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A UK comparison for measurements of low levels of gamma-emitters in waste drums.

Dean, J C J (2009) A UK comparison for measurements of low levels of gamma-emitters in waste drums. Appl. Radiat. Isot., 67 (5). pp. 678-682.

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Abstract

Much of the work of the UK nuclear industry is now concerned with decommissioning many of the existing power stations and other facilities. An important aspect of this work is the accurate measurement of low levels of radioactivity in waste forms such as building materials in order that these materials can be assigned to the correct waste streams. This has led to a call for suitable standards and reference materials, and the specific needs of UK users were identified at an NPL workshop in 2005. One of the highest priorities was for 'soft waste' spiked with g-emitters in a 200 L drum format, with an activity concentration of just under 0.4 Bq g-1. In response, NPL prepared a single reference drum meeting this specification. The low density was achieved by loading the drum with plastic bottles, each partially loaded with ion-exchange resin. The resin in each bottle had been previously spiked with a mixture of 241Am, 137Cs and 60Co, all traceable to national standards. The drum would be used primarily as the basis of a comparison exercise, but feedback on its usefulness as a calibration standard would also be sought.

The drum was measured by 17 radioassay groups at 15 UK sites. The monitors used were mostly commercial g-spectrometry systems designed to accommodate waste drums. Some groups measured the drum on more than one monitor and some used more than one efficiency calibration. Many of the groups used mathematical modelling to derive their efficiencies. The results of the exercise were discussed at a second NPL workshop (2007), after which the participants were allowed to submit supplementary or replacement results (with reasons for any changes clearly stated). In total, 88 results were submitted. A total of 51 results were in agreement with the NPL values; of the remaining results, 24 were explained by the participants concerned (or were revised to provide supplementary values), but the other 13 results were either clearly discrepant or questionable. The exercise demonstrated differences between laboratories who had used the same modelling software for their efficiency calibrations, and indeed facilitated an exchange of models between these laboratories. The importance of an accurate knowledge of the form and structure of the sample in efficiency modelling was clearly demonstrated. Uncertainty budgets were of variable quality. Some participants quoted MDA values for one or more of the radionuclides. A follow-up comparison was requested and this is now being planned.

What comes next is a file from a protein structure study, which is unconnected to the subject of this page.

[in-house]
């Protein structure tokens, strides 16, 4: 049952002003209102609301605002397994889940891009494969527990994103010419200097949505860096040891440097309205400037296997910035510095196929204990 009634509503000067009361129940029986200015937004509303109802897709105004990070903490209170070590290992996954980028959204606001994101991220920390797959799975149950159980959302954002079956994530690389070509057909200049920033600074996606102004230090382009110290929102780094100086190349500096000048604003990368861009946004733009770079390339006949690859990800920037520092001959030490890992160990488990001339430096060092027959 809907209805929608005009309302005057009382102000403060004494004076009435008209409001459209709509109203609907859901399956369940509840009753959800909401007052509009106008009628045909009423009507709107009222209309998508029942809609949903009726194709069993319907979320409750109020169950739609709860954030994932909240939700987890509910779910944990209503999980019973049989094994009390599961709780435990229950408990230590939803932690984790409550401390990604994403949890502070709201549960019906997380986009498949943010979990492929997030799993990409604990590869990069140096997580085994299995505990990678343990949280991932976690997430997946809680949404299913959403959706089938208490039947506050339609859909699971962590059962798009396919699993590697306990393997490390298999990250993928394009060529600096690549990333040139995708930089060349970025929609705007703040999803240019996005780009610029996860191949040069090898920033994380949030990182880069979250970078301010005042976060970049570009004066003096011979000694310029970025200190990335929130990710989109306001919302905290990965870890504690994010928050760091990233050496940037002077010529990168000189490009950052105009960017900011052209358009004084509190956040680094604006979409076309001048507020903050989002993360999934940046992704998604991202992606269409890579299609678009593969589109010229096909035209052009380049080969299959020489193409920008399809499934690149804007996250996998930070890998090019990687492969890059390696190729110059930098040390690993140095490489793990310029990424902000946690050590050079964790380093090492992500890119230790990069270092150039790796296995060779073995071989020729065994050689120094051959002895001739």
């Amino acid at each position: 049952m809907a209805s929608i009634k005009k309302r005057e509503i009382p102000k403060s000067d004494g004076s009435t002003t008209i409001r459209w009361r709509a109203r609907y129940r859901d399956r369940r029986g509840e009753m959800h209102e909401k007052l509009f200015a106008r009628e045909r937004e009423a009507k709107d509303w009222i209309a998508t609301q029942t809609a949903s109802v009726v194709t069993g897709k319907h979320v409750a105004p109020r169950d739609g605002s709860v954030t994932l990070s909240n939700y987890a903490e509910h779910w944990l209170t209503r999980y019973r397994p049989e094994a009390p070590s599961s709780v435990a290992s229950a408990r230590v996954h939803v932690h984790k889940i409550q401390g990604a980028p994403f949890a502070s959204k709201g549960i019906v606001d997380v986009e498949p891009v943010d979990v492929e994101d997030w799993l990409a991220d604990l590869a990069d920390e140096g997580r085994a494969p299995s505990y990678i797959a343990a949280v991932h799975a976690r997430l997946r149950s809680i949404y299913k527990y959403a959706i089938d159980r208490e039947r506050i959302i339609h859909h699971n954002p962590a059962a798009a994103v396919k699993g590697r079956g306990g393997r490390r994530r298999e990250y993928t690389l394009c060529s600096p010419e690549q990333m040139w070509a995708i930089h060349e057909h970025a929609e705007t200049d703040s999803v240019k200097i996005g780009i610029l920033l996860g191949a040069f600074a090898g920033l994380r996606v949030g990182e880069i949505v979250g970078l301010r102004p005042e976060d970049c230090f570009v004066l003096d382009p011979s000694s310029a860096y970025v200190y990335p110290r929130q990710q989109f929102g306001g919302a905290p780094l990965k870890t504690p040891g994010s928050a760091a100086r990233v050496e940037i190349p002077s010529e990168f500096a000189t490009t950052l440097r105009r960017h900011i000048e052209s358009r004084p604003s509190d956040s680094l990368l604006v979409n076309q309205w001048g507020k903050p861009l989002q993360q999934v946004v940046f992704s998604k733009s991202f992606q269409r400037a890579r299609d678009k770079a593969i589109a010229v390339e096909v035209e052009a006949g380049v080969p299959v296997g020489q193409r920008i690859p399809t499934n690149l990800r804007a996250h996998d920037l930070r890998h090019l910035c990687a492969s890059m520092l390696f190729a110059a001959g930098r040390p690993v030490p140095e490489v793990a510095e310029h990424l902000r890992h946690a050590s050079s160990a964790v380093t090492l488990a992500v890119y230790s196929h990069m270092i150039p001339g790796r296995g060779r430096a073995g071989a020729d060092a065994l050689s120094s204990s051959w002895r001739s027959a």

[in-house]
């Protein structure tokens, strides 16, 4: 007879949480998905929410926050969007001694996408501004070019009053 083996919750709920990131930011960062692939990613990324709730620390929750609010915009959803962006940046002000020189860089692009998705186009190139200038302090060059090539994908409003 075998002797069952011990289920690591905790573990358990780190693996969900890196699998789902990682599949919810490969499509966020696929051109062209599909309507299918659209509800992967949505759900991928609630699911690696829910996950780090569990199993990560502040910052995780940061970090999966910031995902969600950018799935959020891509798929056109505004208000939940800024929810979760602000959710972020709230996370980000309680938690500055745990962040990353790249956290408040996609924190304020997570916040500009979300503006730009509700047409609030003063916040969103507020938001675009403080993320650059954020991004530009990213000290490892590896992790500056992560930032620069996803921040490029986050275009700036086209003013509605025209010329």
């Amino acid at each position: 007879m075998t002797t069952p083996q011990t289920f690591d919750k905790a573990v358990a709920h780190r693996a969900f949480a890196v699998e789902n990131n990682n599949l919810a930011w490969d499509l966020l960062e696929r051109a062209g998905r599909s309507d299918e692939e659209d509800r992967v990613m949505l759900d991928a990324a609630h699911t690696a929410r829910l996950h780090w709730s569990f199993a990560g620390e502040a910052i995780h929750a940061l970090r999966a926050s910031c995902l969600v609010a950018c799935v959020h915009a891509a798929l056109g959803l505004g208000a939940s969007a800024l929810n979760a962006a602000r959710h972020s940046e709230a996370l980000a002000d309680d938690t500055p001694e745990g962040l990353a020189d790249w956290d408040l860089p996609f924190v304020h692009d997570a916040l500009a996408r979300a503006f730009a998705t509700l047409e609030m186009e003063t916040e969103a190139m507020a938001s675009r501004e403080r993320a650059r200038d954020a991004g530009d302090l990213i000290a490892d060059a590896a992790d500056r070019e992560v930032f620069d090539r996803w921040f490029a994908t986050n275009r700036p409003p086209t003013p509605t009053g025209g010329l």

Item Type: Article
Subjects: Ionising Radiation
Ionising Radiation > Radioactivity
Last Modified: 02 Feb 2018 13:15
URI: http://eprintspublications.npl.co.uk/id/eprint/4385

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